Monday, 23 April 2012

Beautifully ugly

We went out to the Isle of May again last weekend to visit my other half. It's an unusual place. Not beautiful in the traditional sense. I'm sure I've read a Greek myth (or was it Roman?) somewhere about a bunch of sailors who land on a strange, uncharted  island looking for shelter, only to find it's actually an enormous, sleeping sea monster that wakes and rears up, throwing them back into the ocean. Sometimes being on the Isle of May feels like that .

For a start there's the grass. Thousands of ravenous rabbits graze the stuff down to the roots over the winter. Icy squalls strip the colour out of it, leaving it bleached and lifeless. In a few weeks time, of course, the sea campion and thrift will transform it into carpets of delicate pink and white, but at this time of year much of it ends up looking like the lichen-infested, grey-green fur of a gargantuan three-toed sloth.

Then there are the birds. Land birds sing. The dawn chorus has been compared to pieces by Beethoven and Mozart. The Isle of May's dawn chorus is very different - more like a town waking up maybe. I took a walk around the island in the early morning and these are the sounds that I noticed. The eider ducks - 'engines trying to start on a frosty morning'; oystercatchers on the rocks 'like the referee's whistle from a distant football match; migrants in the elder bushes by the Heliogoland trap 'di-di-dit-dit-dit-di...' birds communicating to each other in Morse code, maddeningly impossible to see; puffins grumbling inside their burrows 'like rumbling stomachs'.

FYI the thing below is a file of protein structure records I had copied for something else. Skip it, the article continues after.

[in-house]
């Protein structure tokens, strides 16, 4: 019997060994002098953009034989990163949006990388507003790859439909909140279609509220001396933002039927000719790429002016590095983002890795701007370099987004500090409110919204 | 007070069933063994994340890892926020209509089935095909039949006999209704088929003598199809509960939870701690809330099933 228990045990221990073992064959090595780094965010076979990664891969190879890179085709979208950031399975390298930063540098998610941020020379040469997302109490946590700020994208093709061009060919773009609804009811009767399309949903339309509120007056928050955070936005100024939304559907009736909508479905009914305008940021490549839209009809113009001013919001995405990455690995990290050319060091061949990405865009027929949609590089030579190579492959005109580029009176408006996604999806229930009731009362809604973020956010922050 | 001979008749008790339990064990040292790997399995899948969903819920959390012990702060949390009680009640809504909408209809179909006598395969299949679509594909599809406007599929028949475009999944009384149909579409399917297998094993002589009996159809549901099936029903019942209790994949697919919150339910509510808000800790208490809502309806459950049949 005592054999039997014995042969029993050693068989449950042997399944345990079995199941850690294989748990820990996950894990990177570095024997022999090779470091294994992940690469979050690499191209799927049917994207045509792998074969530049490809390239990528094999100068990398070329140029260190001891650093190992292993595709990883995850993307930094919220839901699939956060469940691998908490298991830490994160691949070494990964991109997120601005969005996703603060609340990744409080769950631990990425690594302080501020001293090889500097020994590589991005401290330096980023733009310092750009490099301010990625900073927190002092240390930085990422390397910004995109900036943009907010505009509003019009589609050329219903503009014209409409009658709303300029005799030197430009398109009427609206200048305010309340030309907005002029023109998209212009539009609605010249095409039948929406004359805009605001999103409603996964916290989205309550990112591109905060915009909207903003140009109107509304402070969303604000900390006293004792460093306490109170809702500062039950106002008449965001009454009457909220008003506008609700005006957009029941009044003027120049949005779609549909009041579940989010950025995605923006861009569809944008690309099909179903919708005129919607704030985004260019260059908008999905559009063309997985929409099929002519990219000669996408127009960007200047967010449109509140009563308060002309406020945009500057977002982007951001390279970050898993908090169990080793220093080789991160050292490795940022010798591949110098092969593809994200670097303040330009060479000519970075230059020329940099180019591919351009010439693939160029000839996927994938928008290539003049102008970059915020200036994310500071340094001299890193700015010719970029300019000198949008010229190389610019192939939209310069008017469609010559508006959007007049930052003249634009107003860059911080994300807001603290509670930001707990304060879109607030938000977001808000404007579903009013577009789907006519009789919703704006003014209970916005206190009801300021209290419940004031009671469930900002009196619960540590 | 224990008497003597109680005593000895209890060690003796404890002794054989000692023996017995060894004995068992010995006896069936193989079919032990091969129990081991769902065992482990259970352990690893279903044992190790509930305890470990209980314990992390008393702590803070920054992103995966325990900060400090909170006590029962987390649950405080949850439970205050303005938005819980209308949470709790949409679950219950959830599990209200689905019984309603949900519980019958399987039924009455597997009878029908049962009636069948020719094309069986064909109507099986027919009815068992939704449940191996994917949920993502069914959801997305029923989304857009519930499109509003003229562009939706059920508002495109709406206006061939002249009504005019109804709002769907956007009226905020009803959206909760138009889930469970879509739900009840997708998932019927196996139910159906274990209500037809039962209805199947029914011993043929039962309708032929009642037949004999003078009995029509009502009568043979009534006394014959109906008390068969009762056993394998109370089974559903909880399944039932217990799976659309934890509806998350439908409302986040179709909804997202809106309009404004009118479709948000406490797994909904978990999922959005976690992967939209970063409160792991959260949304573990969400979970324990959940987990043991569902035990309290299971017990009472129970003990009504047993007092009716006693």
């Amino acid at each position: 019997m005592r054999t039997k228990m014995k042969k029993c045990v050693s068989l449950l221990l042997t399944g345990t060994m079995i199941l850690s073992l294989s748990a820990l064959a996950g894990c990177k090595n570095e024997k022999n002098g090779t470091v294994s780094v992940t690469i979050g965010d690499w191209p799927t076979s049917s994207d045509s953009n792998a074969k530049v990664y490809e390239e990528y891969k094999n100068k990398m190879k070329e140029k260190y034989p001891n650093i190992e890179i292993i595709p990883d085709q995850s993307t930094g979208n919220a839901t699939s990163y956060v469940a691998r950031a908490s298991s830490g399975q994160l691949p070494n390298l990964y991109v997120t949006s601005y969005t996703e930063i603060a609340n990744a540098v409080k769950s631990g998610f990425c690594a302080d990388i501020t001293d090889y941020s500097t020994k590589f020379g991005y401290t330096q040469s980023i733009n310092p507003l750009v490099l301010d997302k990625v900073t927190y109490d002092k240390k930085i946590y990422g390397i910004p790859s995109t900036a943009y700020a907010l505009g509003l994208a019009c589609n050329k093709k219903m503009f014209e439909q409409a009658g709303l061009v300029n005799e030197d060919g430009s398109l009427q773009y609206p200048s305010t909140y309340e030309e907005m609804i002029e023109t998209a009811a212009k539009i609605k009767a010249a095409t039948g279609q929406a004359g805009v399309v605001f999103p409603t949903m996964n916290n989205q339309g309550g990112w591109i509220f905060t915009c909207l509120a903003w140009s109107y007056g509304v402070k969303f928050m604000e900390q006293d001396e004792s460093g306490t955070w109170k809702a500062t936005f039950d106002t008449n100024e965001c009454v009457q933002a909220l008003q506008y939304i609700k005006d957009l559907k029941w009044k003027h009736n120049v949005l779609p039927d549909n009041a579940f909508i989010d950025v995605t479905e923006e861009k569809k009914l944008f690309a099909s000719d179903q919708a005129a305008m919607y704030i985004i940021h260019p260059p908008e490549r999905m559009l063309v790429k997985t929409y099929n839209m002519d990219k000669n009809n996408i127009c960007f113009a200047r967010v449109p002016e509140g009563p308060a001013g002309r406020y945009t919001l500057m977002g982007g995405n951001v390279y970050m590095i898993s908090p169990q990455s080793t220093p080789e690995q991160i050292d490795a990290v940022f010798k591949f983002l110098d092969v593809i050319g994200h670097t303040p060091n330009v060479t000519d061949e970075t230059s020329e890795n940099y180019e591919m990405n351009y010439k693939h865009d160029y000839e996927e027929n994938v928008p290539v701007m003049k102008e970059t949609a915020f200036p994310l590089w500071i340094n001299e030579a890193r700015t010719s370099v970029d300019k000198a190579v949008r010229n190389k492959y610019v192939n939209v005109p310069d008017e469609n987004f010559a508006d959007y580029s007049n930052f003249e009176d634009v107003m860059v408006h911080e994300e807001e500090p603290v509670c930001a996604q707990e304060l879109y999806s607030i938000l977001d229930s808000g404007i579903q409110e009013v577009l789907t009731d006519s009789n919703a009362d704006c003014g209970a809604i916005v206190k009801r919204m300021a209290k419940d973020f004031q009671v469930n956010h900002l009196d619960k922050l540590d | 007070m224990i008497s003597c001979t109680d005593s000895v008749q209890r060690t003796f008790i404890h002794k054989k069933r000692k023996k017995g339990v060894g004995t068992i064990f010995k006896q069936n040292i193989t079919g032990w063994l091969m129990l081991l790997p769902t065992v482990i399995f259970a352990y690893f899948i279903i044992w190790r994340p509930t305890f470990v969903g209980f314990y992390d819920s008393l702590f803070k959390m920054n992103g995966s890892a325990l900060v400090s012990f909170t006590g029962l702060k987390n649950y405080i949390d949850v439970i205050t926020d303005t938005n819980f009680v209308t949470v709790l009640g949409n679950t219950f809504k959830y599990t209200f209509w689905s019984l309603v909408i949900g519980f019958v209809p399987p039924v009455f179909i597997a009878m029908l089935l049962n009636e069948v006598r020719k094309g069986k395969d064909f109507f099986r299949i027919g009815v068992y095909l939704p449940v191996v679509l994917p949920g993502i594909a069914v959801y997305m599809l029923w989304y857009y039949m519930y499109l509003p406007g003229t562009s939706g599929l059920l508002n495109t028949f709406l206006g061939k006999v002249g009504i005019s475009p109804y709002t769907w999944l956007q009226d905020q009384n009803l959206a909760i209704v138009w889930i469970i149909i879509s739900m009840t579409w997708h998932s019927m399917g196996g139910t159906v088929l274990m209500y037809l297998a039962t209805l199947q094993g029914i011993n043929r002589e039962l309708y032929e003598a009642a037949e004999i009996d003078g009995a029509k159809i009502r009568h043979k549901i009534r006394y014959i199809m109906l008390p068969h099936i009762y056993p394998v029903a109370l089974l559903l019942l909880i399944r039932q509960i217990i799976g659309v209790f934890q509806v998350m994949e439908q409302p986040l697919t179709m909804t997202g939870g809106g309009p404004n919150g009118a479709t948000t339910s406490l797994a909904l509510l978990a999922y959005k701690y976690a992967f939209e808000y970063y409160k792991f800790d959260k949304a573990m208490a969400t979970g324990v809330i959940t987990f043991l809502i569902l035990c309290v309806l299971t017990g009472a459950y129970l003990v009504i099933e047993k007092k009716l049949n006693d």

And of course - the smell of the cliffs, where many tens of thousands of guillemots, razorbills, kittiwakes and shags sit for days and weeks from March to September. The scent is an intoxicating mix of fish and guano, salt and weed, that wafts over the tops of the cliffs. It's not Chanel Number 5.

And yet...and yet. The Isle of May is not traditionally beautiful, but its richly different textures, sounds,and smells give it a character all its own - like strong, bitter coffee in the mornings, or a chunk of ripe Camembert after dinner. I love it - it's the taste of life.

If you'd like to find out more about the Isle of May, try reading the Isle of May blog at

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